“To disagree is to humanise; to delegitimate is to dehumanise.  This is not to say that all positions are legitimate.  Relativism implies that all views are equally valid (which is to say that none is really correct or ultimately true).  But there is a ‘no’ as well as a ‘yes’ in the pluralist system. The genius of democracy — and of covenantal religion, pluralistically understood — is that they define the inclusionary principle broadly, making room for a much wider range of interests and views than was true in the past. “

Written by Rabbi Paul Arberman


Shabbat Commentary

8/9 June: Shabbat  Shelach Lecha comes in 9:01 pm,  ends  10:21 pm

The episode of the spies in this week’s Parashat, shows that the challenges facing the Israelites after we left Egypt were not merely a temporary phase.   Remember as we left Egypt, we complained that we lacked food and water.   Even after we received the Ten Commandments, we built the golden calf at Sinai.  The story of the spies and the punishment of the people to wander the desert for forty years is not an exception to the behaviour of the people, it rather fits the pattern of a people constantly struggling to believe in God..

There is a Hebrew saying that “Kol Hatchalot Kashot” – literally, “all beginnings are difficult.”  One wonders why we say “beginnings” in the plural, why not “every beginning is difficult.”   You could say that it relates to many ventures.  However, the late Dr Samuel Belkin taught that the reality is, that often when we begin even a single venture, there are many beginnings. You start, you fail, you start again, and you fall “but to succeed, one must be tenacious and never give up.”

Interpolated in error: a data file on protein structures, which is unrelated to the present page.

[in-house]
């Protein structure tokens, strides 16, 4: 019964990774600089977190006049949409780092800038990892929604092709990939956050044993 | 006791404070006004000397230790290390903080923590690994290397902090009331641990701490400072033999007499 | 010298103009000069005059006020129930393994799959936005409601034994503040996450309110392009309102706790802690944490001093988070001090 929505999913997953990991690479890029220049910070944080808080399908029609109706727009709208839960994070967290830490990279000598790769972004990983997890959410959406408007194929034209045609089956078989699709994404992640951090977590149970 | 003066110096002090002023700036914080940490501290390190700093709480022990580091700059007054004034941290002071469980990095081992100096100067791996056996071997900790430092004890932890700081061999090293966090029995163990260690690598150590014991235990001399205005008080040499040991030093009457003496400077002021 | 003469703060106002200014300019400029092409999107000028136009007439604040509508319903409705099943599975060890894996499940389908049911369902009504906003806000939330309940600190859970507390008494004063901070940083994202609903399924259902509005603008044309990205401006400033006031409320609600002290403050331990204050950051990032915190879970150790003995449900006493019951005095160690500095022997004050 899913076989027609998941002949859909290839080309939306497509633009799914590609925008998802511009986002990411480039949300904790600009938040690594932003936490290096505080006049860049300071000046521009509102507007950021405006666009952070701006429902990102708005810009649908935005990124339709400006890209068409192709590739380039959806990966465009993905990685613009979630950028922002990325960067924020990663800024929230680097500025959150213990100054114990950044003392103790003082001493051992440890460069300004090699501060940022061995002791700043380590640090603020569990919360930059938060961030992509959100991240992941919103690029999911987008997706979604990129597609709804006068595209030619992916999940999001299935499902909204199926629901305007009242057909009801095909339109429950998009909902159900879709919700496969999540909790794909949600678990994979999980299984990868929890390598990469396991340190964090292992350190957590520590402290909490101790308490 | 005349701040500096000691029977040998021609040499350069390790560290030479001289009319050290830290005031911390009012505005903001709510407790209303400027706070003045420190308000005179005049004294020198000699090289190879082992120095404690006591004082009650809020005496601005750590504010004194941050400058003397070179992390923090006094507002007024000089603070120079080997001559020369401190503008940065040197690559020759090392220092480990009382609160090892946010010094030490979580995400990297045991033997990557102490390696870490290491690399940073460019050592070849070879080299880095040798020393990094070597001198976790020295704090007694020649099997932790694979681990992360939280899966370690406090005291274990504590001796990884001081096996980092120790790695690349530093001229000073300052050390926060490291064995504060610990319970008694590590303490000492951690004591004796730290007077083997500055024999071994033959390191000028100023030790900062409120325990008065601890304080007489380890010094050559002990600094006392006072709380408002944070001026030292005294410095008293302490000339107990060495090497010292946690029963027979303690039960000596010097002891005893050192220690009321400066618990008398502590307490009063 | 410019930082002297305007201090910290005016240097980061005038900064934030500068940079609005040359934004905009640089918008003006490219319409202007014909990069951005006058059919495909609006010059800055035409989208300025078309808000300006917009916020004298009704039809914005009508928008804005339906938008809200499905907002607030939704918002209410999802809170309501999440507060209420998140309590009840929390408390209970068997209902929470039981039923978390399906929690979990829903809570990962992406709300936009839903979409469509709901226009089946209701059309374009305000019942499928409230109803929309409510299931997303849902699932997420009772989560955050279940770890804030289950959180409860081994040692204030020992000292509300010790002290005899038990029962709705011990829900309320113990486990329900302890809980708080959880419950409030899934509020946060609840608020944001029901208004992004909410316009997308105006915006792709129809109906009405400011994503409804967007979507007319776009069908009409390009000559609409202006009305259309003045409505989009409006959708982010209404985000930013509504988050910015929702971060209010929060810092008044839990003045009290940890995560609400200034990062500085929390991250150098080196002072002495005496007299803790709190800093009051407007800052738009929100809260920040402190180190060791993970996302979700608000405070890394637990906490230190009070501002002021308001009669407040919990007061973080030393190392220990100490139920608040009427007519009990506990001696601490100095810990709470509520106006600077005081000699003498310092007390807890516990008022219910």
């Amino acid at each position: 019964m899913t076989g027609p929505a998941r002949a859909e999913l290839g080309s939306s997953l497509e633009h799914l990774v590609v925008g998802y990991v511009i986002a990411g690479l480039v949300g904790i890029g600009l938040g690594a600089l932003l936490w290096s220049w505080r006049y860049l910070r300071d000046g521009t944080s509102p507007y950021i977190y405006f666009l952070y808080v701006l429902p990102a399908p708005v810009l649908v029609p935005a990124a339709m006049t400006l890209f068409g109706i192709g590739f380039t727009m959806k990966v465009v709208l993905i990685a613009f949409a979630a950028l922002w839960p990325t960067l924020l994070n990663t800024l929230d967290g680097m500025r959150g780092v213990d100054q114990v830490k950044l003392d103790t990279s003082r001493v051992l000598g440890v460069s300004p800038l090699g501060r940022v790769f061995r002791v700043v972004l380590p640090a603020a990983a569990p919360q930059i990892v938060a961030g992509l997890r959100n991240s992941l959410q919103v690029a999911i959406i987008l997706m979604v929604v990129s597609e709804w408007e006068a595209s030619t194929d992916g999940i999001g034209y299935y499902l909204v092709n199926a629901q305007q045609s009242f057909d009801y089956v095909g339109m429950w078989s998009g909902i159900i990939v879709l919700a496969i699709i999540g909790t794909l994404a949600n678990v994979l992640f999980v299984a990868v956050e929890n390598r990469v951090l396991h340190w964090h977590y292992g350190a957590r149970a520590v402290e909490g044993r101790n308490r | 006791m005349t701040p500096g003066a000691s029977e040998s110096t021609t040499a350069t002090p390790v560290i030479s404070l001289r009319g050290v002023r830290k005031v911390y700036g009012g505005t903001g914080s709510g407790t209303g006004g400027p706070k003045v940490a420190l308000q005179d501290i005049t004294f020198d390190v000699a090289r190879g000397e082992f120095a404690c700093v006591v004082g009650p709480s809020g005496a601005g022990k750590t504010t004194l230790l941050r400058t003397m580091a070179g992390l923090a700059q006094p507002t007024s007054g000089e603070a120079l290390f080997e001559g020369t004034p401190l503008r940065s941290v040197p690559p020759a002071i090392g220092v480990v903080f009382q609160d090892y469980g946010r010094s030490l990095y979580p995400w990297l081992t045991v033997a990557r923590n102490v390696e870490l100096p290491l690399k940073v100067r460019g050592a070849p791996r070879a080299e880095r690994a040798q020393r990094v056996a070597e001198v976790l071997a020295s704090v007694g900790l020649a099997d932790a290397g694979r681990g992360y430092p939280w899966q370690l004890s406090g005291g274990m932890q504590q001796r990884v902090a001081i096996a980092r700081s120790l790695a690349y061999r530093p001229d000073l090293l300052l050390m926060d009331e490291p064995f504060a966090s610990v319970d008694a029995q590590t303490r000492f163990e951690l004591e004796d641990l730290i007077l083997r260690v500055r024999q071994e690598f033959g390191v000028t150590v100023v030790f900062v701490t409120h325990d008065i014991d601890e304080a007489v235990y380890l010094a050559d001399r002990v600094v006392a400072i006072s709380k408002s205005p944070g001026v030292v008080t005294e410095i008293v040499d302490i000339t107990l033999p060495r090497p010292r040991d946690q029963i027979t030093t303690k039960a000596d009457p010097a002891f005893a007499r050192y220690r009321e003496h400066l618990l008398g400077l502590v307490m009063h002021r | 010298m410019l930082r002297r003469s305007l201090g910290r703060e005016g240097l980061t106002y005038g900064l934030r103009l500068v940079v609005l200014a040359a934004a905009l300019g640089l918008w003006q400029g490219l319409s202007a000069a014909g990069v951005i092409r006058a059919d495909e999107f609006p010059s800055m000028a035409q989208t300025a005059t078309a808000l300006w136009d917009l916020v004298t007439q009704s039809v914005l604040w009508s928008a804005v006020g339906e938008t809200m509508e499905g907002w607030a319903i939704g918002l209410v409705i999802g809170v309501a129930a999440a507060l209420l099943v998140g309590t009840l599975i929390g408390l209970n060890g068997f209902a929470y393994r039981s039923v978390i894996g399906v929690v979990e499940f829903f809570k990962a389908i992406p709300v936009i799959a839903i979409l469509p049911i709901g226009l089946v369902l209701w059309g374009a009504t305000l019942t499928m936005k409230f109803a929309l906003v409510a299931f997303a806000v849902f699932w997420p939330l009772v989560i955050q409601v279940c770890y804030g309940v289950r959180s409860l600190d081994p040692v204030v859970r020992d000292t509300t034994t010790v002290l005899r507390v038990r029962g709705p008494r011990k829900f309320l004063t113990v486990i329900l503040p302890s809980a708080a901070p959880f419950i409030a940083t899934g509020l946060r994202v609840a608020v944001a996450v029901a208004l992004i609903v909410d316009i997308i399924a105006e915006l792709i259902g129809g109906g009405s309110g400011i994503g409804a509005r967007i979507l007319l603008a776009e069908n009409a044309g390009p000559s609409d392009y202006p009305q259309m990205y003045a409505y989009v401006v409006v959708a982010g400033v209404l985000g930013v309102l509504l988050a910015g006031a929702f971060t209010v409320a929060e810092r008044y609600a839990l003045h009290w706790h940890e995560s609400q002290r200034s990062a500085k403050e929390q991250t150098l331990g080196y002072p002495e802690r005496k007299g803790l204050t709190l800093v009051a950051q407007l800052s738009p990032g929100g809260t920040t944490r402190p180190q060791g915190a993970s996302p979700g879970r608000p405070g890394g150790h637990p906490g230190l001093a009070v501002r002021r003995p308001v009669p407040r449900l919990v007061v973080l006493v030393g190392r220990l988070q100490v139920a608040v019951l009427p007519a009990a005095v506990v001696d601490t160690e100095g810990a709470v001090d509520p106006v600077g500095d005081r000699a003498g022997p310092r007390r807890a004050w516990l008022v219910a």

Written by Rabbi Paul Arberman


Shabbat Commentary

1/2 June: Shabbat  Behalotacha comes in 8:54 pm,  ends  10:13 pm

It’s not clear how the sacrifices brought by the chieftains at the end of last week’s portion, Naso, and this week’s subject — Aharon lighting the menorah in Behalotacha — are connected to one another.  The commentator Rashi (d.1105 France) answers that when Aharon heard about all of the sacrifices the chieftains were bringing he felt he was missing out on their experience. Therefore, God said to him “By your life, your contribution is greater than theirs !  You are the one that lights and prepares the lamps!”